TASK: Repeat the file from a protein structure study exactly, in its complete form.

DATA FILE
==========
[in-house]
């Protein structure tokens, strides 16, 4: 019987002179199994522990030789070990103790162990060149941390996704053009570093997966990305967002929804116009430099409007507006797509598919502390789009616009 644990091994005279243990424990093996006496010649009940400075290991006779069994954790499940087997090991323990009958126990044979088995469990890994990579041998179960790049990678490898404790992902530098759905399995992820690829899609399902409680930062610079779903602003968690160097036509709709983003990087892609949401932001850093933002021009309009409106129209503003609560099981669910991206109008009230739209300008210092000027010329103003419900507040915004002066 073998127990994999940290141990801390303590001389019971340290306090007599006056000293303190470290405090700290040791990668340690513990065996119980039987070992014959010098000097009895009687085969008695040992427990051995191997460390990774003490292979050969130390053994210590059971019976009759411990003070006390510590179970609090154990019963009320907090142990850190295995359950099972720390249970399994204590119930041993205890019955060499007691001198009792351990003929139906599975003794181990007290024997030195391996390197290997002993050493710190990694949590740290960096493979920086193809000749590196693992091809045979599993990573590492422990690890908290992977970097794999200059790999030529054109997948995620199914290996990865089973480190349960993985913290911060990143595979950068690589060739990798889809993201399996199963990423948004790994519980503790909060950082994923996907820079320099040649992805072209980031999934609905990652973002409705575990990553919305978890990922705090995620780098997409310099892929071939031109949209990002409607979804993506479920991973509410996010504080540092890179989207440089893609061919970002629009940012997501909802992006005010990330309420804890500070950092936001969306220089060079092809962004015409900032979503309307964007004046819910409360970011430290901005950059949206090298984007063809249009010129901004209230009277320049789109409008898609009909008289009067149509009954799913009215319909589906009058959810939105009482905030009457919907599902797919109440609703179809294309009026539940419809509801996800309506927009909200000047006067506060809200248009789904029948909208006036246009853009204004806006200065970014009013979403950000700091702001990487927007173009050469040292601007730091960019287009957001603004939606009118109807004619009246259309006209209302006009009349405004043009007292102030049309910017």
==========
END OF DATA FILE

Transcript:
[in-house]
């Protein structure tokens, strides 16, 4: 019987002179199994522990030789070990103790162990060149941390996704053009570093997966990305967002929804116009430099409007507006797509598919502390789009616009 644990091994005279243990424990093996006496010649009940400075290991006779069994954790499940087997090991323990009958126990044979088995469990890994990579041998179960790049990678490898404790992902530098759905399995992820690829899609399902409680930062610079779903602003968690160097036509709709983003990087892609949401932001850093933002021009309009409106129209503003609560099981669910991206109008009230739209300008210092000027010329103003419900507040915004002066 073998127990994999940290141990801390303590001389019971340290306090007599006056000293303190470290405090700290040791990668340690513990065996119980039987070992014959010098000097009895009687085969008695040992427990051995191997460390990774003490292979050969130390053994210590059971019976009759411990003070006390510590179970609090154990019963009320907090142990850190295995359950099972720390249970399994204590119930041993205890019955060499007691001198009792351990003929139906599975003794181990007290024997030195391996390197290997002993050493710190990694949590740290960096493979920086193809000749590196693992091809045979599993990573590492422990690890908290992977970097794999200059790999030529054109997948995620199914290996990865089973480190349960993985913290911060990143595979950068690589060739990798889809993201399996199963990423948004790994519980503790909060950082994923996907820079320099040649992805072209980031999934609905990652973002409705575990990553919305978890990922705090995620780098997409310099892929071939031109949209990002409607979804993506479920991973509410996010504080540092890179989207440089893609061919970002629009940012997501909802992006005010990330309420804890500070950092936001969306220089060079092809962004015409900032979503309307964007004046819910409360970011430290901005950059949206090298984007063809249009010129901004209230009277320049789109409008898609009909008289009067149509009954799913009215319909589906009058959810939105009482905030009457919907599902797919109440609703179809294309009026539940419809509801996800309506927009909200000047006067506060809200248009789904029948909208006036246009853009204004806006200065970014009013979403950000700091702001990487927007173009050469040292601007730091960019287009957001603004939606009118109807004619009246259309006209209302006009009349405004043009007292102030049309910017």